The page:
No Confidence. No Clarity.

Theresa May survives a no-confidence vote, but that doesn’t stabilize much for private-sector leaders.



And we thought all the Brexit drama for the week happened Monday. That’s when UK Prime Minister Theresa May postponed a parliamentary vote on the details of finally leaving the European Union. She then jetted off to meet other European leaders to negotiate a better deal than the one she had just made.

Then Wednesday came along. May’s own party members in the House of Commons, angry at the deal May originally made, forced a vote of no confidence—an up-or-down vote on May’s leadership. May won, which means she will remain prime minister. But all that intraparty warfare did nothing to define the future of Brexit and give business leaders the one thing they need: clarity.

“This is all disruptive from a business angle,” says Mary Macleod, a Korn Ferry senior client partner and head of the firm’s Government & Public Enterprise practice in London. “Business leaders and boards have repeatedly said to us that what they want is a decision so that they can plan and get on with things,” says Macleod, a onetime MP herself.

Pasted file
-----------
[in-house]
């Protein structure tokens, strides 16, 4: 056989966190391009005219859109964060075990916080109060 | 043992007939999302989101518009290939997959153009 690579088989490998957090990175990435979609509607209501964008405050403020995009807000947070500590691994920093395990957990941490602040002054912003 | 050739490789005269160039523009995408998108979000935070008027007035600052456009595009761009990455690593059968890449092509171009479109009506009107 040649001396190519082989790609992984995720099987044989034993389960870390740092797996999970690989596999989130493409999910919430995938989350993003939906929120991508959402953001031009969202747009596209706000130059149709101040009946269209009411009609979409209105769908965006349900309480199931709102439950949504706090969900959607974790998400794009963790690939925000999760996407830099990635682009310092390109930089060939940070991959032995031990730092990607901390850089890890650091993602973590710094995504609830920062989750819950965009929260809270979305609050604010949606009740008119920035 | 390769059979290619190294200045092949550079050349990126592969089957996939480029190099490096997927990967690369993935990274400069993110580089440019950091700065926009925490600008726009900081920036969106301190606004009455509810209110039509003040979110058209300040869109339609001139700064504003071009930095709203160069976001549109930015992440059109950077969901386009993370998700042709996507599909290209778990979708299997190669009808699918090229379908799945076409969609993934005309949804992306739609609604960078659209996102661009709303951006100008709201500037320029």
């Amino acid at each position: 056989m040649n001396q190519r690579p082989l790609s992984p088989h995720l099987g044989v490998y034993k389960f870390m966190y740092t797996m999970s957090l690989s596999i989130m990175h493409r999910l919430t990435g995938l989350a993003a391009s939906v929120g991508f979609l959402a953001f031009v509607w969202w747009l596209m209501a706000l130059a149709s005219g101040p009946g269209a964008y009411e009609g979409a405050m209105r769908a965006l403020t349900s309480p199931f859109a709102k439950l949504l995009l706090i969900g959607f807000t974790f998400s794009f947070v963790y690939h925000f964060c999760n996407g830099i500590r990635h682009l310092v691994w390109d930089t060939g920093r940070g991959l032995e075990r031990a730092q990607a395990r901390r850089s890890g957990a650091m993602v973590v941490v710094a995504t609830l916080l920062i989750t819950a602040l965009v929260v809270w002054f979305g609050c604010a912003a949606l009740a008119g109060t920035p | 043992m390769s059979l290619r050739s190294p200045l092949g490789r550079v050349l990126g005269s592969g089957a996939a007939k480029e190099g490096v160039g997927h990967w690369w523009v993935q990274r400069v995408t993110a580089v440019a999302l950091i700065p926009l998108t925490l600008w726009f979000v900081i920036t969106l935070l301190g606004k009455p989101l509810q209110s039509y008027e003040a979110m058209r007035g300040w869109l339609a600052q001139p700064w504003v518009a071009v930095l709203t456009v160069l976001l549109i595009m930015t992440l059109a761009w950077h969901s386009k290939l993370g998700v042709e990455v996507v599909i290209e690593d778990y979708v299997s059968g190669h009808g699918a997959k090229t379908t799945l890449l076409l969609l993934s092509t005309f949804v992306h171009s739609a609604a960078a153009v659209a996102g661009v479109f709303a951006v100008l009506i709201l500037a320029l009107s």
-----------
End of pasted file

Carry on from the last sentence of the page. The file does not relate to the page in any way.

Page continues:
To their credit, CEO and C-suite leaders are more than familiar with the challenges of ambiguity—be it from a new tech innovation that gives a competitor a sudden edge, to government leadership changes. Dire headlines aside, many are deep into contingency plans that now will have be modified—but do exist.

Still, the exhausting tumult on Brexit is unprecedented in many ways, since it’s unclear, until the terms of the exit are decided, what labor and trade rules alone will apply across the UK. “It’s creating great uncertainty,” says Macleod.

Indeed, outstanding questions remain on whether the country will have a deal with the EU or no deal at all. Plus, there is the very real possibility that the opposition parties will try to force a general election. “Labour would likely win,” states a recent report from New York-based bank Brown Brothers Harriman. In turn, that would likely lead to a total change in government with a totally different policy agenda.

Then there’s a further problem for businesses. News about Brexit’s status creates major fluctuations in the value of the British pound. The value of the currency has wandered between fetching $1.34 earlier in the year and $1.25 recently. Nine cents might not sound like much, but that type of fluctuation can cause major headaches for any firm that is dealing with imports and exports.

All the problems have some analysts cautioning clients to stay away from buying pounds. “We see no reason to buy sterling now,” states the BBH report, which also notes the pound could fall as far as $1.23. “That would cause even more uncertainty,” says Macleod. Rapid changes to the value of the currency can make it harder for businesses to plan or accurately forecast.